It’s important to prevent burnout. Encourage full use of PTO, hire quickly to prevent understaffing, and provide mental health benefits and care. An open-door HR policy, or accessible office hours, can make it clear to employees that you’re there to offer support. When you let candidates know that you have a plan in place to prevent burnout, you stand out among the rest. 

5. Use Technology to Stand Out in the Senior Living Market 

The best senior living hiring plans involve hiring quickly without sacrificing quality. Digital records can be the key to faster hiring and onboarding. It might take a push to move from paper to digital, but the return on your investment will be high. Digital hiring can eliminate confusing paperwork, make it easier to fill out lengthy documentation, and reduce errors in communication. Digital onboarding continues where the senior living hiring process left off, and helps employees feel connected to their new positions before they even walk in the door 

6. Offer a Robust Suite of Benefits

A 2022 Pew research center survey found that 43% of survey respondents who quit their jobs in 2021 did so due to a lack of benefits. When it comes to attracting senior living talent and supporting your staff, it’s best to invest in benefits. Be creative about benefits to really get your candidates’ attention. Non-traditional benefits, such as tuition reimbursement and on-site childcare, for example, might have initial start-up costs, but could make all the difference in your senior living staffing.  

For a less costly option, consider flexible benefits, which would allow employees to choose the plan that works best for them. 

7. Create Career Paths for Employees

According to Global Talent Monitor, a lack of future career opportunities is a key factor in employee attrition. Senior living communities that take the time to understand their employee’s career goals, both long and short term, as well as provide mentorship, training, and advancement opportunities, will attract new candidates and increase retention. Candidates will be interested in a company where they can visualize a future.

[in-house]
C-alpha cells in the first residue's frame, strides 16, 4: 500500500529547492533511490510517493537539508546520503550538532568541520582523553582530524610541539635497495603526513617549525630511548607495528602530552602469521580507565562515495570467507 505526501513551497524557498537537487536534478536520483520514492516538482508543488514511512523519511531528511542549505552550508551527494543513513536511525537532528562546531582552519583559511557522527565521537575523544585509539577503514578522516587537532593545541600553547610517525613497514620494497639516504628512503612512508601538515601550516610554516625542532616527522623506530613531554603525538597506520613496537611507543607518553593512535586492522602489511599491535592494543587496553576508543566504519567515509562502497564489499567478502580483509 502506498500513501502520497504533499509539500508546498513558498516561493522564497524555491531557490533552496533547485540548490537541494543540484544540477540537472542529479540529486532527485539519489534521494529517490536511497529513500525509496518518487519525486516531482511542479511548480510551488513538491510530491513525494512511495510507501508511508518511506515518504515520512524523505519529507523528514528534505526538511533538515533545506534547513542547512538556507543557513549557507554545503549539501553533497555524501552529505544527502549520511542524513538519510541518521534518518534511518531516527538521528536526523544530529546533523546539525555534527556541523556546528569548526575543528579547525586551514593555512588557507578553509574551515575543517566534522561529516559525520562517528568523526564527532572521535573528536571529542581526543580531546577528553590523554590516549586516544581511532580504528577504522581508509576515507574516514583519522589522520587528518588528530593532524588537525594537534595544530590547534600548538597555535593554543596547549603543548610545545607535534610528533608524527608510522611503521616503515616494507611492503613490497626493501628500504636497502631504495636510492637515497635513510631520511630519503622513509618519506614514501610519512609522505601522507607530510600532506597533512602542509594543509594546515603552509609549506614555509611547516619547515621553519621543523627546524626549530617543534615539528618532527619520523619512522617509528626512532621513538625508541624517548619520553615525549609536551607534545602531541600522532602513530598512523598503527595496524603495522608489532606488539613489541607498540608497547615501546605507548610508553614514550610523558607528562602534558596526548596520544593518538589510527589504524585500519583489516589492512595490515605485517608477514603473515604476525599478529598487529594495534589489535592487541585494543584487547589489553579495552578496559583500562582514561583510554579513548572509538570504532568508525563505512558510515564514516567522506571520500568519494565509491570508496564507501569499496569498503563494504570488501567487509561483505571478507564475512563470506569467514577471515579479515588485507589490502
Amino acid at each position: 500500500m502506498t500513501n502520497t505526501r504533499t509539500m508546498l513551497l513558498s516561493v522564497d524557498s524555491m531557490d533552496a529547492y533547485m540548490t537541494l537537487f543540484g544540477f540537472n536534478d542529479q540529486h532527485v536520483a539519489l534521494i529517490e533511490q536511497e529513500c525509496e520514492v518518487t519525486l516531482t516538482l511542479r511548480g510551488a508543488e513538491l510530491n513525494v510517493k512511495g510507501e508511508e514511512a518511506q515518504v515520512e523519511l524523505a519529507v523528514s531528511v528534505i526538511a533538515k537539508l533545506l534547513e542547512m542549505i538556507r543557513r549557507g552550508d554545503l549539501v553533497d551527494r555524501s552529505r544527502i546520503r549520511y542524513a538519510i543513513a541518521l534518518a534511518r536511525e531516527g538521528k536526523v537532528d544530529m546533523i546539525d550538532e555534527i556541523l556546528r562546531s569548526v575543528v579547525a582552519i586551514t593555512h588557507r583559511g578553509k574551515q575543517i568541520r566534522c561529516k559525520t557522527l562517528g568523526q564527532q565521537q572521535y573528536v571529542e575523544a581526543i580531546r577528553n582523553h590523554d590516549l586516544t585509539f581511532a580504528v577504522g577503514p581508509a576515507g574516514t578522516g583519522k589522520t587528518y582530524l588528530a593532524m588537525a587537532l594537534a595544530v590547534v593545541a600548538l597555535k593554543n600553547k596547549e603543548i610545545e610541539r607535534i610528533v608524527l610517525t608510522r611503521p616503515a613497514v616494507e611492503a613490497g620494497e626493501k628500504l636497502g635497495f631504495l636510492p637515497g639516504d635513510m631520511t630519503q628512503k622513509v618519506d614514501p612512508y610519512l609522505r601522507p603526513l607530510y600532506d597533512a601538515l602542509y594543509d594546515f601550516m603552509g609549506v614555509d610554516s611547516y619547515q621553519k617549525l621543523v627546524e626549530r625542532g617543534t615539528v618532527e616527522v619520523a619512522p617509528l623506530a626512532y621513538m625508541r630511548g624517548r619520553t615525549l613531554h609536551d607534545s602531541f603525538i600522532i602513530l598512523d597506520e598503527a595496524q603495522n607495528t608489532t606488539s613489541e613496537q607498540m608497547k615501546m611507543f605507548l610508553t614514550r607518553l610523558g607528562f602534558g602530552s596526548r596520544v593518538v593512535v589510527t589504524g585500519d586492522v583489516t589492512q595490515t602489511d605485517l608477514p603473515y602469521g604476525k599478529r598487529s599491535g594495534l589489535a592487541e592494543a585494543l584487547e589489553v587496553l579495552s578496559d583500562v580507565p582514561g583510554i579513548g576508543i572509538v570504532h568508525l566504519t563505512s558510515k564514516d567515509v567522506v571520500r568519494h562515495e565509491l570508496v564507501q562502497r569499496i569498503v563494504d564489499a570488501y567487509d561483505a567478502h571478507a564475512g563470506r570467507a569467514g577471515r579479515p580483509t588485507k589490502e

Better Hiring With Apploi

When you hire quickly and efficiently, you’re already a cut above the competition. Apploi’s platform streamlines your recruiting, hiring, and onboarding process, so you can gain full control of your senior living staffing. 

Interested in learning more about how you can recruit, hire, and onboard healthcare staff quickly? Contact us today for a free demo of our end-to-end talent management solution.

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Melanie Boroosan

Over her six years in healthcare administration, Melanie has managed human resources, legal, compliance, payroll, and recruitment efforts at a corporate level. This oversight granted her a deep appreciation for the unique needs of healthcare managers, and for the direct ways that business operations affect the wellbeing of each employee. As Apploi’s Director of Healthcare Innovation, Melanie draws from her experience in healthcare HR and ancillary long-term care to pursue a vision of holistic healthcare staffing. Her work is rooted in the knowledge that great care begins with improving quality of life for all healthcare workers.